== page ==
Chronic Illness

You may not think counseling would be effective to help with a physical obstacle like chronic illness. While counseling cannot change your illness, it can change how you live with it.

Imagine being able to speak openly about anything and everything with someone who knows how to listen, someone who will not judge or have an agenda or script you need to follow. Imagine being able to speak freely without fear of upsetting or hurting people you love and who you know mean well.

That’s what Darlene Cross can provide for you! She has published articles and speaks to health organizations on living with chronic illness. Her focus is always on Quality of Life and her message is: A patient has an illness but a person has a life. If you are ready to be seen and heard and treated as a person in a safe and private setting, Darlene is waiting for your call.

We understand the power of Cognitive-Behavioral Therapy (CBT), the gold standard for helping people living with illness. Too often this important part of treatment gets lost when it is needed most. Support groups can be extremely helpful, but some people prefer a more private setting or private in addition to group support.

Some of the frequently discussed topics concerning chronic illness therapy:

  • “How can counseling help me with my chronic illness?” Counseling cannot cure your illness, but it can change how you live with it. Mental health is probably the most missed aspect of a complete treatment plan and can be argued to be the most important.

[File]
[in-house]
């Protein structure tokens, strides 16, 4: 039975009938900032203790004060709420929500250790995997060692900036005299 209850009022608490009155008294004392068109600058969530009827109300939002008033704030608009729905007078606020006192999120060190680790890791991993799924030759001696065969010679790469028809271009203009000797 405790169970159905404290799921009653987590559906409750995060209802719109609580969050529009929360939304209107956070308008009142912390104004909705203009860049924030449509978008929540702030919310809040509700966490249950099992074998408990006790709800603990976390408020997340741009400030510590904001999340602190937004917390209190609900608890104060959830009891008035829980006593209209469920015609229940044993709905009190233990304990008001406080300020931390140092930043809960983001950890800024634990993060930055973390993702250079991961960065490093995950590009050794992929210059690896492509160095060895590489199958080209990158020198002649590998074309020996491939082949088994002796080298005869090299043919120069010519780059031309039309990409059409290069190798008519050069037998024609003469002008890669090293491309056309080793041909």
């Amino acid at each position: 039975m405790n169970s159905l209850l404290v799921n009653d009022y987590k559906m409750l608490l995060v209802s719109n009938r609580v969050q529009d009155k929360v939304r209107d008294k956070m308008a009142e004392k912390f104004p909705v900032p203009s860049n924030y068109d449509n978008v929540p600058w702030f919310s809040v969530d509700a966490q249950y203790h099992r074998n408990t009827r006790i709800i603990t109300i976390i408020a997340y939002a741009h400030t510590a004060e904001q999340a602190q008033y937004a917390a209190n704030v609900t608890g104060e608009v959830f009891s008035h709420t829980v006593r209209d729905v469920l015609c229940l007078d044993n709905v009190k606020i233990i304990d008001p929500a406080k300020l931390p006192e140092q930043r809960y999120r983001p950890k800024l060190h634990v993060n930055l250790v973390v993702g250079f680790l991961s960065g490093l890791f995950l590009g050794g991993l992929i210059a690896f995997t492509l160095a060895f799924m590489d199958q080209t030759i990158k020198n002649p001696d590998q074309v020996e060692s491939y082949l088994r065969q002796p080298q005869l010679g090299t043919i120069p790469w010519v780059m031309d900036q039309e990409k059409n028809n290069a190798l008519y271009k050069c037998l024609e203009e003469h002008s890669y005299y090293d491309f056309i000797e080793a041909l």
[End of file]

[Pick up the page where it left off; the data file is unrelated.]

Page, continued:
• “I feel like I’m complaining if I talk about my illness.” People need to be able to talk about their illnesses in a safe and supportive settings. This can be a spouse, a friend, another friend with an illness, a support group, or anyone that helps you feel more understood and not so alone.
  • “It makes me sad to have so many things I can’t do anymore.” Focusing on all the activities that are no longer an option can certainly be discouraging. Re-focusing, instead, on ways to perhaps modify favorite activities, replace them with something similar, trying something different, or any combination of these things can offer new enthusiasm when it’s needed most.
  • “It’s depressing to have so many doctor appointments.” You can have too many doctor appointments too close together. If possible, try to spread these appointments out over time rather than fill up your schedule focused on what is wrong with you and from multiple professionals.
  • “Is it hard to work with sick people so much?” I don’t work with sick people; I work with people looking for ways to live their lives with joy and quality in spite of battling an illness, too. People come to therapy to solve challenges in order to live their best lives.
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